The Ohio Cup Trophy on the Bally Sports logo before the game between the Cincinnati Reds and the Cleveland Guardians at Progressive Field in Cleveland, May 17, 2022.

Jiří Kubas | Diamond Images | Getty Images

Diamond Sports, the owner of regional sports networks, was ordered by a bankruptcy judge this week to pay full media rights payments to four Major League Baseball teams.

Diamond, which operates a portfolio of 19 networks under the Bally Sports brand, submitted the application bankruptcy in March, it seeks not only to restructure its debt load but also to reset some of its media rights agreements with teams to reflect so-called market rates in the wake of rampant cord-cutting.

The company sought to reduce payments owed to four MLB teams — the Arizona Diamondbacks, Cleveland Guardians, Texas Rangers and Minnesota Twins — which put it on a collision course with MLB officials in bankruptcy court this week. Diamond has previously paid teams as much as 75% of the payments owed as part of his bankruptcy, court documents show.

If Diamond does not make the remaining payments owed to the teams, the teams can withdraw from their contracts with the company, the court ruled.

The decision comes after MLB earlier this week he announced after Diamond stopped paying the team, it will begin producing and distributing San Diego Padres games in pay-TV packages and its MLB.TV streaming service. The matter in court did not affect the status of the Padres’ situation.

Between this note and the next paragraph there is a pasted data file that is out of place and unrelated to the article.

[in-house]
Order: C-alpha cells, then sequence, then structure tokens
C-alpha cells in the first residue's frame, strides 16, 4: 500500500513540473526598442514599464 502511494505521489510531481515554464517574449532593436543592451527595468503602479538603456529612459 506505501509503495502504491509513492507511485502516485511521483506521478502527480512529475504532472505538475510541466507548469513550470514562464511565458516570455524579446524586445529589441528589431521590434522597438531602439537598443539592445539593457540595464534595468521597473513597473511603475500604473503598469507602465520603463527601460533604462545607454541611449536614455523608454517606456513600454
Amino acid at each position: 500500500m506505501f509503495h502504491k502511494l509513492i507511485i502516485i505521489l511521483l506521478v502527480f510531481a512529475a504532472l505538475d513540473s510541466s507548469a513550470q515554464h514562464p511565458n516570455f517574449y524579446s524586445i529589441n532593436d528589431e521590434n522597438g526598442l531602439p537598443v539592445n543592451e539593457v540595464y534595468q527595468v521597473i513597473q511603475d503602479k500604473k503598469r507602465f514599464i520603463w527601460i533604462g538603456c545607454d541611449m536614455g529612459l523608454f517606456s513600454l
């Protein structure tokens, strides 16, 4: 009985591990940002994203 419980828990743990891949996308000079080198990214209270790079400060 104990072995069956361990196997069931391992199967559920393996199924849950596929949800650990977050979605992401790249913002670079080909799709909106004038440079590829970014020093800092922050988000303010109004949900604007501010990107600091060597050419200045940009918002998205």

“MLB appreciates the decision of the federal bankruptcy court in Houston requiring Diamond to pay the full contract rate to the clubs,” an MLB spokesman said in a statement Friday. “As always, we hope that Diamond will continue to broadcast games and fulfill his contractual obligations to the clubs. As with the Padres, MLB will be prepared to make games available to fans if Diamond does not fulfill its obligations.”

The judge’s ruling came after a two-day hearing that included testimony from MLB Commissioner Rob Manfred and showcased the tension between the league and Diamond Sports.

A spokesman for Diamond said in a statement Friday that in accordance with the bankruptcy judge’s orders, “we look forward to working with MLB and our team partners to negotiate a rights package going forward that works for all parties and ensures Diamond’s long-term success.” .”

In particular, Diamond is pushing to hold the live streaming rights to all MLB teams that broadcast on its networks. Diamond currently has deals with all of its NBA and NHL teams, plus a handful of MLB teams for streaming rights.

The growing number of consumers cutting back on their traditional pay-TV packages in favor of streaming services has put a strain on the business of regional sports networks. Last year, Diamond launched its streaming answer with Bally Sports+.

Diamond pays fees to 42 teams across the MLB, NBA and NHL to broadcast most local games in their markets.

During the hearing, Diamond’s executive said Bally Sports+ has 203,000 subscribers, which is 55% of The Athletic’s target subscriber base. reported.

Diamond also faces more than $8 billion in debt that comes from Sinclair Broadcast Group10.6 billion dollars getting of regional sports networks in 2019.

Diamond is now an unconsolidated and independently managed subsidiary of Sinclair.

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